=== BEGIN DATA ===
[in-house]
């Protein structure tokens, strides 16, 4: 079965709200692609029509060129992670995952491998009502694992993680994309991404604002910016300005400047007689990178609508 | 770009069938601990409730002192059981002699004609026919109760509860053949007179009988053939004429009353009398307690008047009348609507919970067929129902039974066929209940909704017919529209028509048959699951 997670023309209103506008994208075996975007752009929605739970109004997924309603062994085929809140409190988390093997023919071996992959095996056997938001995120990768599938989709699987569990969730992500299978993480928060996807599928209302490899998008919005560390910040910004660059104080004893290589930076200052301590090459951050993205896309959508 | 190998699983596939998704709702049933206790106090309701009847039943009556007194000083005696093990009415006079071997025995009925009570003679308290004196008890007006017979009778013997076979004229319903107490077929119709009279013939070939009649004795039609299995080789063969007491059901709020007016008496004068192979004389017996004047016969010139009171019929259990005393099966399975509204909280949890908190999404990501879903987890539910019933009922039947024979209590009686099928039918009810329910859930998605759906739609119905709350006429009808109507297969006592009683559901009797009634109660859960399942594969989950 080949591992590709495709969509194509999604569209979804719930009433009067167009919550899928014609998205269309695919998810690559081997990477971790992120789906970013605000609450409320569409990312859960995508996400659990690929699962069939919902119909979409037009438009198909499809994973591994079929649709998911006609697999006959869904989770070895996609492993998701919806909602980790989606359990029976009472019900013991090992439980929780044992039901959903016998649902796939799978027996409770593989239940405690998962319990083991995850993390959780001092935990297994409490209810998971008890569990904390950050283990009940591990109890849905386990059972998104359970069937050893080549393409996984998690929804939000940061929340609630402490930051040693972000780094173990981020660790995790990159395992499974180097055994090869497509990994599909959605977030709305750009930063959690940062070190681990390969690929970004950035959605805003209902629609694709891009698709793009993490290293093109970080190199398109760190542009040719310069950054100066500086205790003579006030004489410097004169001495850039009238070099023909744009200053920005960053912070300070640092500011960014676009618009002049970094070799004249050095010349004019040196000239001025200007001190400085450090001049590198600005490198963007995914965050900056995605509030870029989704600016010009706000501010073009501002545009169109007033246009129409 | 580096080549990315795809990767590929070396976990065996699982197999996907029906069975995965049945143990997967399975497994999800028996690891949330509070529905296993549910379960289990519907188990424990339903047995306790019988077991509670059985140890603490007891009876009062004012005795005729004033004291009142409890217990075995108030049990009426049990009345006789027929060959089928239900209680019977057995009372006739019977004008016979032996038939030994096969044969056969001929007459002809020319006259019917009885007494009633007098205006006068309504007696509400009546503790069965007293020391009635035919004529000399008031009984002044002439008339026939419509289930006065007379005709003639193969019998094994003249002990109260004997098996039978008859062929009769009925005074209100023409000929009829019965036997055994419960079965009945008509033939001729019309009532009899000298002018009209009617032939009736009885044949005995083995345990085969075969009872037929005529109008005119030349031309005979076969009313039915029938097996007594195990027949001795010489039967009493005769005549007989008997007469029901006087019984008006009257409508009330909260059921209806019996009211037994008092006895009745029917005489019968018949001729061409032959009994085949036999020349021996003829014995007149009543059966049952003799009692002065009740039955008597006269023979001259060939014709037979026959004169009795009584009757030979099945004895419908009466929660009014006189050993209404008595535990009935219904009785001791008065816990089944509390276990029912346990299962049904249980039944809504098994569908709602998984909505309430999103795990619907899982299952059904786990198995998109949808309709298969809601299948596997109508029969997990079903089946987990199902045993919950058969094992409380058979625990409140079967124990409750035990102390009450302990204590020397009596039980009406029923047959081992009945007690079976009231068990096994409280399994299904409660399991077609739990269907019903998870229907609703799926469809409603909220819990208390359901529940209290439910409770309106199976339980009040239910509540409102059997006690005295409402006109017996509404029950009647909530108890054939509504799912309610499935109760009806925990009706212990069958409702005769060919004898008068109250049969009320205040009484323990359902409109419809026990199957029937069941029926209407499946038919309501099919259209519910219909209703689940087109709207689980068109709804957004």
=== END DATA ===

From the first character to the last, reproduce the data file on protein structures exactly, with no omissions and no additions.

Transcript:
[in-house]
């Protein structure tokens, strides 16, 4: 079965709200692609029509060129992670995952491998009502694992993680994309991404604002910016300005400047007689990178609508 | 770009069938601990409730002192059981002699004609026919109760509860053949007179009988053939004429009353009398307690008047009348609507919970067929129902039974066929209940909704017919529209028509048959699951 997670023309209103506008994208075996975007752009929605739970109004997924309603062994085929809140409190988390093997023919071996992959095996056997938001995120990768599938989709699987569990969730992500299978993480928060996807599928209302490899998008919005560390910040910004660059104080004893290589930076200052301590090459951050993205896309959508 | 190998699983596939998704709702049933206790106090309701009847039943009556007194000083005696093990009415006079071997025995009925009570003679308290004196008890007006017979009778013997076979004229319903107490077929119709009279013939070939009649004795039609299995080789063969007491059901709020007016008496004068192979004389017996004047016969010139009171019929259990005393099966399975509204909280949890908190999404990501879903987890539910019933009922039947024979209590009686099928039918009810329910859930998605759906739609119905709350006429009808109507297969006592009683559901009797009634109660859960399942594969989950 080949591992590709495709969509194509999604569209979804719930009433009067167009919550899928014609998205269309695919998810690559081997990477971790992120789906970013605000609450409320569409990312859960995508996400659990690929699962069939919902119909979409037009438009198909499809994973591994079929649709998911006609697999006959869904989770070895996609492993998701919806909602980790989606359990029976009472019900013991090992439980929780044992039901959903016998649902796939799978027996409770593989239940405690998962319990083991995850993390959780001092935990297994409490209810998971008890569990904390950050283990009940591990109890849905386990059972998104359970069937050893080549393409996984998690929804939000940061929340609630402490930051040693972000780094173990981020660790995790990159395992499974180097055994090869497509990994599909959605977030709305750009930063959690940062070190681990390969690929970004950035959605805003209902629609694709891009698709793009993490290293093109970080190199398109760190542009040719310069950054100066500086205790003579006030004489410097004169001495850039009238070099023909744009200053920005960053912070300070640092500011960014676009618009002049970094070799004249050095010349004019040196000239001025200007001190400085450090001049590198600005490198963007995914965050900056995605509030870029989704600016010009706000501010073009501002545009169109007033246009129409 | 580096080549990315795809990767590929070396976990065996699982197999996907029906069975995965049945143990997967399975497994999800028996690891949330509070529905296993549910379960289990519907188990424990339903047995306790019988077991509670059985140890603490007891009876009062004012005795005729004033004291009142409890217990075995108030049990009426049990009345006789027929060959089928239900209680019977057995009372006739019977004008016979032996038939030994096969044969056969001929007459002809020319006259019917009885007494009633007098205006006068309504007696509400009546503790069965007293020391009635035919004529000399008031009984002044002439008339026939419509289930006065007379005709003639193969019998094994003249002990109260004997098996039978008859062929009769009925005074209100023409000929009829019965036997055994419960079965009945008509033939001729019309009532009899000298002018009209009617032939009736009885044949005995083995345990085969075969009872037929005529109008005119030349031309005979076969009313039915029938097996007594195990027949001795010489039967009493005769005549007989008997007469029901006087019984008006009257409508009330909260059921209806019996009211037994008092006895009745029917005489019968018949001729061409032959009994085949036999020349021996003829014995007149009543059966049952003799009692002065009740039955008597006269023979001259060939014709037979026959004169009795009584009757030979099945004895419908009466929660009014006189050993209404008595535990009935219904009785001791008065816990089944509390276990029912346990299962049904249980039944809504098994569908709602998984909505309430999103795990619907899982299952059904786990198995998109949808309709298969809601299948596997109508029969997990079903089946987990199902045993919950058969094992409380058979625990409140079967124990409750035990102390009450302990204590020397009596039980009406029923047959081992009945007690079976009231068990096994409280399994299904409660399991077609739990269907019903998870229907609703799926469809409603909220819990208390359901529940209290439910409770309106199976339980009040239910509540409102059997006690005295409402006109017996509404029950009647909530108890054939509504799912309610499935109760009806925990009706212990069958409702005769060919004898008068109250049969009320205040009484323990359902409109419809026990199957029937069941029926209407499946038919309501099919259209519910219909209703689940087109709207689980068109709804957004």